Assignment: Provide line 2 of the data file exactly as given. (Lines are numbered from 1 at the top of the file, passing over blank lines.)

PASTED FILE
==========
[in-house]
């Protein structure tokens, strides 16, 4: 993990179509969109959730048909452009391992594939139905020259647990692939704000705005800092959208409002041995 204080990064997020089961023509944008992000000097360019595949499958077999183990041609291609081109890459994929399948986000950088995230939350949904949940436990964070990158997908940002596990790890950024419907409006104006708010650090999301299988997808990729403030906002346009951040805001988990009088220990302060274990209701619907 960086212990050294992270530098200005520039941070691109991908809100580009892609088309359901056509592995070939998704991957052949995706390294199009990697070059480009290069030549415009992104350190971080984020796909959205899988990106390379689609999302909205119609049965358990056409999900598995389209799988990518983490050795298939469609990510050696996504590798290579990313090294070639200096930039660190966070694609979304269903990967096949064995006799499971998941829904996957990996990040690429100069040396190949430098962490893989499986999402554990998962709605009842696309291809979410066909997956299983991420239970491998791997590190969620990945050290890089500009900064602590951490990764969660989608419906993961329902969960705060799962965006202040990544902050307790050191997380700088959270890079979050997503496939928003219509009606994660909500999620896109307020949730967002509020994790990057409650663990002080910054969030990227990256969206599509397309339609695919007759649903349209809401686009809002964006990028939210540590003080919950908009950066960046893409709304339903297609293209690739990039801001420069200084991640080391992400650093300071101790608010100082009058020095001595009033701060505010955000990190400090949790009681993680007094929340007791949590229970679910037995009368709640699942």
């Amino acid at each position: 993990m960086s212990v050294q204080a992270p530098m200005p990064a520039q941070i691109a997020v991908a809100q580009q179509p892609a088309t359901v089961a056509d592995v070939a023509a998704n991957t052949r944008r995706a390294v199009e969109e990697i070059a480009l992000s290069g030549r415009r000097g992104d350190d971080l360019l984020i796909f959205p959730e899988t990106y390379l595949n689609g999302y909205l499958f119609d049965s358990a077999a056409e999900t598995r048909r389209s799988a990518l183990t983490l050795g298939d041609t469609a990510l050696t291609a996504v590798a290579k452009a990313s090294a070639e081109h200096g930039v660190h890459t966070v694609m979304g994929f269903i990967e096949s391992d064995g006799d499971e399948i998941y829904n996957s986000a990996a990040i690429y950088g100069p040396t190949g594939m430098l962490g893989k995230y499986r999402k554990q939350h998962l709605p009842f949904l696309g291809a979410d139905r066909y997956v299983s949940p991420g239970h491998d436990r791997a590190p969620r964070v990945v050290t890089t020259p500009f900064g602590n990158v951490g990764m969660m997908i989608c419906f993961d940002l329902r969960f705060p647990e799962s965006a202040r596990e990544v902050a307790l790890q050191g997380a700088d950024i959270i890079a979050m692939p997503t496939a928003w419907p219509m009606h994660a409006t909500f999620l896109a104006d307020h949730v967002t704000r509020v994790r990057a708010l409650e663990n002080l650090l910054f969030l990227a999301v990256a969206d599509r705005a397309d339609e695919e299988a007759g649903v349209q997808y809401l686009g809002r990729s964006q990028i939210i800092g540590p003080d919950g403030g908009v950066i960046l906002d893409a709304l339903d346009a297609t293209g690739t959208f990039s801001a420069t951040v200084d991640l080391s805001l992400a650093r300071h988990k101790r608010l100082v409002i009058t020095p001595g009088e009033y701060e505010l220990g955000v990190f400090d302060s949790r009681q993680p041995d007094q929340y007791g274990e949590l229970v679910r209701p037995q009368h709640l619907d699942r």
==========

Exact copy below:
């Protein structure tokens, strides 16, 4: 993990179509969109959730048909452009391992594939139905020259647990692939704000705005800092959208409002041995 204080990064997020089961023509944008992000000097360019595949499958077999183990041609291609081109890459994929399948986000950088995230939350949904949940436990964070990158997908940002596990790890950024419907409006104006708010650090999301299988997808990729403030906002346009951040805001988990009088220990302060274990209701619907 960086212990050294992270530098200005520039941070691109991908809100580009892609088309359901056509592995070939998704991957052949995706390294199009990697070059480009290069030549415009992104350190971080984020796909959205899988990106390379689609999302909205119609049965358990056409999900598995389209799988990518983490050795298939469609990510050696996504590798290579990313090294070639200096930039660190966070694609979304269903990967096949064995006799499971998941829904996957990996990040690429100069040396190949430098962490893989499986999402554990998962709605009842696309291809979410066909997956299983991420239970491998791997590190969620990945050290890089500009900064602590951490990764969660989608419906993961329902969960705060799962965006202040990544902050307790050191997380700088959270890079979050997503496939928003219509009606994660909500999620896109307020949730967002509020994790990057409650663990002080910054969030990227990256969206599509397309339609695919007759649903349209809401686009809002964006990028939210540590003080919950908009950066960046893409709304339903297609293209690739990039801001420069200084991640080391992400650093300071101790608010100082009058020095001595009033701060505010955000990190400090949790009681993680007094929340007791949590229970679910037995009368709640699942």